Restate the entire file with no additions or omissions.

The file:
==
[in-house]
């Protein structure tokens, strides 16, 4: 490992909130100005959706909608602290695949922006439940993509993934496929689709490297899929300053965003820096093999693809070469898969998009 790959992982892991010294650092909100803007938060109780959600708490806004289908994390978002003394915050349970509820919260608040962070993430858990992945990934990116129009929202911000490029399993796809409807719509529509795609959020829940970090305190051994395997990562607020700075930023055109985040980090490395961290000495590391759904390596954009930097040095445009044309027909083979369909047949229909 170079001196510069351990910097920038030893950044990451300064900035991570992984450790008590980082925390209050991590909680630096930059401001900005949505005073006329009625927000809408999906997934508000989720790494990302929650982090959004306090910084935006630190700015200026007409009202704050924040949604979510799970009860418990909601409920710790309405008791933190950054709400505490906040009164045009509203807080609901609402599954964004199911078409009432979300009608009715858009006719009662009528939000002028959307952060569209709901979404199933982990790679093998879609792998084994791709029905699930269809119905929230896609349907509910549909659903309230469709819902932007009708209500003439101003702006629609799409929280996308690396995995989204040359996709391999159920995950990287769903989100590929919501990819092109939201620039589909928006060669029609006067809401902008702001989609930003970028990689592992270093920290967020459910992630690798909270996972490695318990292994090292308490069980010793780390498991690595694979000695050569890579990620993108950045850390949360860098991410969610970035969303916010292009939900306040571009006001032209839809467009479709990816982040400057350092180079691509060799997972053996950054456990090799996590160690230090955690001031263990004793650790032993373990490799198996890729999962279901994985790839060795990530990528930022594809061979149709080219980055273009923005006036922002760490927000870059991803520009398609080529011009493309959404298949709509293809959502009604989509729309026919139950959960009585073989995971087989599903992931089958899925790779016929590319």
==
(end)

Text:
[in-house]
């Protein structure tokens, strides 16, 4: 490992909130100005959706909608602290695949922006439940993509993934496929689709490297899929300053965003820096093999693809070469898969998009 790959992982892991010294650092909100803007938060109780959600708490806004289908994390978002003394915050349970509820919260608040962070993430858990992945990934990116129009929202911000490029399993796809409807719509529509795609959020829940970090305190051994395997990562607020700075930023055109985040980090490395961290000495590391759904390596954009930097040095445009044309027909083979369909047949229909 170079001196510069351990910097920038030893950044990451300064900035991570992984450790008590980082925390209050991590909680630096930059401001900005949505005073006329009625927000809408999906997934508000989720790494990302929650982090959004306090910084935006630190700015200026007409009202704050924040949604979510799970009860418990909601409920710790309405008791933190950054709400505490906040009164045009509203807080609901609402599954964004199911078409009432979300009608009715858009006719009662009528939000002028959307952060569209709901979404199933982990790679093998879609792998084994791709029905699930269809119905929230896609349907509910549909659903309230469709819902932007009708209500003439101003702006629609799409929280996308690396995995989204040359996709391999159920995950990287769903989100590929919501990819092109939201620039589909928006060669029609006067809401902008702001989609930003970028990689592992270093920290967020459910992630690798909270996972490695318990292994090292308490069980010793780390498991690595694979000695050569890579990620993108950045850390949360860098991410969610970035969303916010292009939900306040571009006001032209839809467009479709990816982040400057350092180079691509060799997972053996950054456990090799996590160690230090955690001031263990004793650790032993373990490799198996890729999962279901994985790839060795990530990528930022594809061979149709080219980055273009923005006036922002760490927000870059991803520009398609080529011009493309959404298949709509293809959502009604989509729309026919139950959960009585073989995971087989599903992931089958899925790779016929590319």